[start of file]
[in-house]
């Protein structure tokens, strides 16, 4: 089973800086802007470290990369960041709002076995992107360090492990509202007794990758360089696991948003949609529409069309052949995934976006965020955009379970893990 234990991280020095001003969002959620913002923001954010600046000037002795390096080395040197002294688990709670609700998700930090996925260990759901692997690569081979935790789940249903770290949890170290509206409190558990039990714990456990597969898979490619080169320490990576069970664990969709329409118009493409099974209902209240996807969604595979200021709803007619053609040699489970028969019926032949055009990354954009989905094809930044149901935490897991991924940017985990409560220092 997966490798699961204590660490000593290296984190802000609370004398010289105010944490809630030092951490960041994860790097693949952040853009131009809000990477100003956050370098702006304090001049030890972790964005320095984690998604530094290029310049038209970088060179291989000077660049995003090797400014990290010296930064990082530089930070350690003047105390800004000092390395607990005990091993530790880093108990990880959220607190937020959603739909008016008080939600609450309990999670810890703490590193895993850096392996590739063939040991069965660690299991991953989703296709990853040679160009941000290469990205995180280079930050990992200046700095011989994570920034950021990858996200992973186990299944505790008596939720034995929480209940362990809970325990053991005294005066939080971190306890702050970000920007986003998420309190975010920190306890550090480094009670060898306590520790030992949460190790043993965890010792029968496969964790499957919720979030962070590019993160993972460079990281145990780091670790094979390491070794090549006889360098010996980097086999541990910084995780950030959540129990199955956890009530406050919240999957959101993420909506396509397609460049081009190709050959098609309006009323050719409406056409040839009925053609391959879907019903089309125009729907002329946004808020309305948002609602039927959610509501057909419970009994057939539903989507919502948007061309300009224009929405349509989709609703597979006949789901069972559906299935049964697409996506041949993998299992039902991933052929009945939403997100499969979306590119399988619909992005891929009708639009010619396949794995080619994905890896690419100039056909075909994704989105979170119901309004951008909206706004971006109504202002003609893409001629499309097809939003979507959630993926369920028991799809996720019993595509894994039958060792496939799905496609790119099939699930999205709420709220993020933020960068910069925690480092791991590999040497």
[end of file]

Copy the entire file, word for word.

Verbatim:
[in-house]
């Protein structure tokens, strides 16, 4: 089973800086802007470290990369960041709002076995992107360090492990509202007794990758360089696991948003949609529409069309052949995934976006965020955009379970893990 234990991280020095001003969002959620913002923001954010600046000037002795390096080395040197002294688990709670609700998700930090996925260990759901692997690569081979935790789940249903770290949890170290509206409190558990039990714990456990597969898979490619080169320490990576069970664990969709329409118009493409099974209902209240996807969604595979200021709803007619053609040699489970028969019926032949055009990354954009989905094809930044149901935490897991991924940017985990409560220092 997966490798699961204590660490000593290296984190802000609370004398010289105010944490809630030092951490960041994860790097693949952040853009131009809000990477100003956050370098702006304090001049030890972790964005320095984690998604530094290029310049038209970088060179291989000077660049995003090797400014990290010296930064990082530089930070350690003047105390800004000092390395607990005990091993530790880093108990990880959220607190937020959603739909008016008080939600609450309990999670810890703490590193895993850096392996590739063939040991069965660690299991991953989703296709990853040679160009941000290469990205995180280079930050990992200046700095011989994570920034950021990858996200992973186990299944505790008596939720034995929480209940362990809970325990053991005294005066939080971190306890702050970000920007986003998420309190975010920190306890550090480094009670060898306590520790030992949460190790043993965890010792029968496969964790499957919720979030962070590019993160993972460079990281145990780091670790094979390491070794090549006889360098010996980097086999541990910084995780950030959540129990199955956890009530406050919240999957959101993420909506396509397609460049081009190709050959098609309006009323050719409406056409040839009925053609391959879907019903089309125009729907002329946004808020309305948002609602039927959610509501057909419970009994057939539903989507919502948007061309300009224009929405349509989709609703597979006949789901069972559906299935049964697409996506041949993998299992039902991933052929009945939403997100499969979306590119399988619909992005891929009708639009010619396949794995080619994905890896690419100039056909075909994704989105979170119901309004951008909206706004971006109504202002003609893409001629499309097809939003979507959630993926369920028991799809996720019993595509894994039958060792496939799905496609790119099939699930999205709420709220993020933020960068910069925690480092791991590999040497």